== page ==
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this grandeur of scenery is more than beautiful; it is sublime, awful, - my heart swells. I feel as if I were ushered into the presence of my Creator, and ought to sink instantly down upon my knees to worship him."

“My sweet young friend,” exclaimed Mr. Shelton, “I trust you may never have occasion to regret this exquisite susceptibility.”

"Oh Sir! if you did but know how it enhances. all my pleasurable sensations !”

“I doubt it not, but unfortunately it will in the same proportion add poignancy to those of an opposite nature, and as the sources of pain predominate in this our probationary stage of existence, I tremble to think of the trials to which you may be exposed in your progress through life. Far, far be it from me, however, to wish that you should suppress any of the devotional enthusiasm kindled by the glories of the universe. Much rather would I encourage such holy transports. Ay, indeed, this outspread bible of earth, sea, and sky, upon which we are now gazing, is one that all may read, and about

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which none can differ, since every leaf exhibits in unchanging and indelible characters, the might, majesty, and mercy of the Creator."

“ I wonder not at your enthusiasm, dearest Edith,” said Agatha; “this noble prospect is affecting even to me who have so often visited the Druid's Seat, as we call this little alcove, from the oaks that overhang it. methinks, must have done much to shake off all the finer instincts of our nature who can look out upon this lovely scene and not find every bitter feeling chastised, and every unholy or immoral thought rebuked within him. For my own part, I never sit here without an instant sensation of increased sympathy both with heaven and earth; for I hold it impossible to love the Creator without loving what He has created, and above all, that which He has formed in his own image.”

Right, my child, right !” exclaimed Mr. Shel

“ the love which makes us consider all our fellow creatures as our brethren, must be the most acceptable homage to the Universal Father,

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who treats the whole human race as his children, and most conformable to that benign religion, whose Founder has said, If ye


love one another."

“Oh that all could hear these generous and exalted sentiments !” cried Edith ; " that so they might indignantly shake from them for ever their errors and their groundless prejudices. How is it possible, my noble-minded friends, that

you can have been so much misunderstood by your neighbours ?”

“ Because they have been hasty and unjust,” said Agatha.

“ Rather say, because they have been misled, and have not chosen to know us because we are Catholics,” said the father calmly. men would but seek one another fairly, they would generally find more to esteem than to condemn, and dislikes would often be turned into friendships.”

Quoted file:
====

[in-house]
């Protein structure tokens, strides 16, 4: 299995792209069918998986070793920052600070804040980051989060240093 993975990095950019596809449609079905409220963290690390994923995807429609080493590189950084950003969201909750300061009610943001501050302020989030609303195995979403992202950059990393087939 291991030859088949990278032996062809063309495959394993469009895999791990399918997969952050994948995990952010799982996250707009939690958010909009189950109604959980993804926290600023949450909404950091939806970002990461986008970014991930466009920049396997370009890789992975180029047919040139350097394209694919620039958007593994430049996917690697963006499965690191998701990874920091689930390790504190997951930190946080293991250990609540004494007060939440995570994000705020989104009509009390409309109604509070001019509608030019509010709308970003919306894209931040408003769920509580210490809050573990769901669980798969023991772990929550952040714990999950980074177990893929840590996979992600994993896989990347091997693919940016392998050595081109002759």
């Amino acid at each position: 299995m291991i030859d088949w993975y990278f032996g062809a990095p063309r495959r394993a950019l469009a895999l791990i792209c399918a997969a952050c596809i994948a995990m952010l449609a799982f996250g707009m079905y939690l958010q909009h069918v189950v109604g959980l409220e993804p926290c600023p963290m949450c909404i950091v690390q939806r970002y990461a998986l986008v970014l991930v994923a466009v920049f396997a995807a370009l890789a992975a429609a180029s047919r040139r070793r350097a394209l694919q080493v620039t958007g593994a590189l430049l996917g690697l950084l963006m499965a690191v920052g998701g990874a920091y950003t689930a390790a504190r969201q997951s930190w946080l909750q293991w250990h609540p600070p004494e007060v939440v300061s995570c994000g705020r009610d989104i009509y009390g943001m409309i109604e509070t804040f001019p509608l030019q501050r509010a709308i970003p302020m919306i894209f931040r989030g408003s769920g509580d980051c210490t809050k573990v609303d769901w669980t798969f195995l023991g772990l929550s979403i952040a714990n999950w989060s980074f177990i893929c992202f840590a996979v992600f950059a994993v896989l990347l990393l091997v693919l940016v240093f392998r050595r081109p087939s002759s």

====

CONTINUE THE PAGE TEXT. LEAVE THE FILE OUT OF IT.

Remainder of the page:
In such conversation, and in pointing out to each other the various beauties of the view, which Edith contemplated with an undiminish

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ed intensity of delight, some time was happily passed, until Agatha, declaring that her domestic avocations could not longer be delayed, proposed that they should return to the house. This was accordingly done ; when Edith, leav. ing her friend to her household duties, betook herself to the lawn, which was separated by a sunk fence from a little grassplot that skirted the high-road. Here we must leave her for the present, that we may accompany the reader to the farm-house of the Chervils, the parents of Hetty. On the morning to which we have now brought our history, Madge Chervil, like a thrifty and industrious housewife, was busy in making some dumplings for the younger branches of her family, when upon looking from the window she suddenly exclaimed

Lockyzee! here be a vine gennelman o' horseback a cooming up to tha door! Shower as a gun he do want to zee our Ned's piece o’ writing, and only ta think what a' mess I be, in ! I must hirn up stairs to wash my hands and put on my clean cap. Here, Meg ! Meg ! take thic

yapron and drive down tha dowst from the clavy, and wipe the best chair, and make th' auld sheep dog hike auver the drashel, and shove away theasamy rames o'tatoes that our slottering Sal ha' left on the vloor, and let thic pot-liquor be drode into tha draffit, and make tha place as cleansome as ye can. I 'on't be long agwon; set out the best chair for the gennelman, I'll be back in a jiffey.” And so saying, away she hurried, looking at her flour-bedaubed hands as she turried them backwards and forwards.

“Hoyty-toyty,” cried Margaret pettishly, “what next, I wonner! One would think I was a common choor-woman. A vine gennelman o' horseback! Zo it be, begummers! and sim to be as handsome a young spark as ever I would wish to zee on a zummer day. What a desperd pity he should vind me in my workyday donnins !” She ran in a prodigious pucker to a piece of broken glass that hung against the wall, and had no sooner caught a glimpse of herself than exclaiming, “ Zookers! I vorgot my hair war in papers; I do look vor all the

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